We are not our own

Christians are called to stand firm on end-of-life issues

Late last year, a pair of Canadian senators, Larry Campbell and Nancy Ruth, introduced a bill in the Senate with the intention of re-opening the debate over physician-assisted suicide in Parliament. They hope to see a bill—strict safeguards in place—legalizing the act passed into law this spring.

If the bill passes, doctors will be able to help critically ill patients die, after observing requirements such as obtaining consent from two doctors, and observing a two-week waiting period.

More recently, the Supreme Court ruled February 6 that Canada’s current ban on doctor-assisted suicide is unconstitutional, giving Parliament one year to write legislation that would regulate the act.

The senators’ wingman is Conservative MP Steven Fletcher (Charleswood/St James/Assiniboia), who has been trying for years to get Parliament to debate his private members bills championing physician-assisted suicide.

A quadriplegic since hitting a moose on a Manitoba highway in 1996, Fletcher, a practicing Christian, has maintained that if he were ever to loose cognitive function, he would want the option of having a doctor help him to die.

Consider these words from a recent column on his website, titled “Dying with dignity: Keeper of my own soul.”

“Palliative care is critical, and Canada needs more of it, along with more hospice care and home care,” writes Fletcher. “Every effort should be made to provide the resources to make life the first choice.”

Yes, and amen! But then comes the “however.”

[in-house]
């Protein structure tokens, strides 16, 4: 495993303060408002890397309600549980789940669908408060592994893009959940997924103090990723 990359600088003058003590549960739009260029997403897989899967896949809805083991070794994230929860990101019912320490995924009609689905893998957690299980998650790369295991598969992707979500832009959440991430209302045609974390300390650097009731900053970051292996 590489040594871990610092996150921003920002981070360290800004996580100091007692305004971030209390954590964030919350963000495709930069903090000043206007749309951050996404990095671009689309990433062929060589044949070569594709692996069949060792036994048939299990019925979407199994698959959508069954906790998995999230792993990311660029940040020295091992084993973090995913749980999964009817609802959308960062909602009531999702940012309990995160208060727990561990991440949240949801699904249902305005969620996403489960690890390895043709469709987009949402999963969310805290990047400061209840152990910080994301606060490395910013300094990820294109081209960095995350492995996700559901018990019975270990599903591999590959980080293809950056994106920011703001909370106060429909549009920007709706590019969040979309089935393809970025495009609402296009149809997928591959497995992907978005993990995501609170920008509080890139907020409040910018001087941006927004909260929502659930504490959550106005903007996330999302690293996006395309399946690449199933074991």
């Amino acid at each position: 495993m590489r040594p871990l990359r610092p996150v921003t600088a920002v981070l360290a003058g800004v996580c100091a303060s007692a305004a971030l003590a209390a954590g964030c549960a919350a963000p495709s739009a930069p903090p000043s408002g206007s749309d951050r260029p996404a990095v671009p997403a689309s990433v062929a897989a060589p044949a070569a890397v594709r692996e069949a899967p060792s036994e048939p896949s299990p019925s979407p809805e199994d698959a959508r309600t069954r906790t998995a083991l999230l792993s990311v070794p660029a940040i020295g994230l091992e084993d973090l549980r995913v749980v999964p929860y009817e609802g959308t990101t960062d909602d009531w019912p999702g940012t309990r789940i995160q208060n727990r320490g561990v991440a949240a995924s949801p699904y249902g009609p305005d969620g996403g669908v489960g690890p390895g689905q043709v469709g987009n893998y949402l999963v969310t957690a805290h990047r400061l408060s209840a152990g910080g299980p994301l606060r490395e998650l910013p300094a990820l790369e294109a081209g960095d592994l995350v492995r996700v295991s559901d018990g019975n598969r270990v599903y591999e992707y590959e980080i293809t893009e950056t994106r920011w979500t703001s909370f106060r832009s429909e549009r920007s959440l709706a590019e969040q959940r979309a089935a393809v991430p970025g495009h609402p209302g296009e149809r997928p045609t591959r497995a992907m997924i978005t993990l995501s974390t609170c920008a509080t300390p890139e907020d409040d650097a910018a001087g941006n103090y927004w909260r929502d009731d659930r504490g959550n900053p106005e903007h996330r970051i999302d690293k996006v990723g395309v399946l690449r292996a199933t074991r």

“However, there are situations where all the resources in the world will not alleviate the suffering some people face, nor will people have the death with dignity they want. We all hope life wins over death, but there are situations that are hopeless, and death wins in the end in every case. As a Christian myself, to suffer endlessly without hope and only feel pain or live with indignity makes heaven sound pretty good.”

Indeed heaven sounds “pretty good.” Suffering is terrible. We don’t want to suffer. We don’t want our families or friends to suffer.

But we don’t “hope” life wins over death. Life does win over death. Sometimes, many times, life is painful, for both ourselves and those around us. But that’s what the cross was all about, life winning over death. Even in the worst scenarios, there can be hope.

Simply put (if one can do so with such a complex issue) Fletcher, and the many people who supporting the bill currently in the Senate, have it wrong.

We are not the keeper of our own souls. That distinction belongs to God and God alone, He who knows when we sit and when we rise, the One who knew us before we were born, and will continue to know us once we leave this earth (Psalm 139).

We believe in the sanctity of life, even as we face the enormously difficult struggle of dying. We stand firm against the change Fletcher and his compatriots propose, and against the actions of the Supreme Court of Canada.

However, we can agree with the final line from Fletcher’s online column.

“This is a difficult topic,” he writes, “and as the debate grows, let’s approach it with hope, love, compassion, empathy and mercy.” May it be so.

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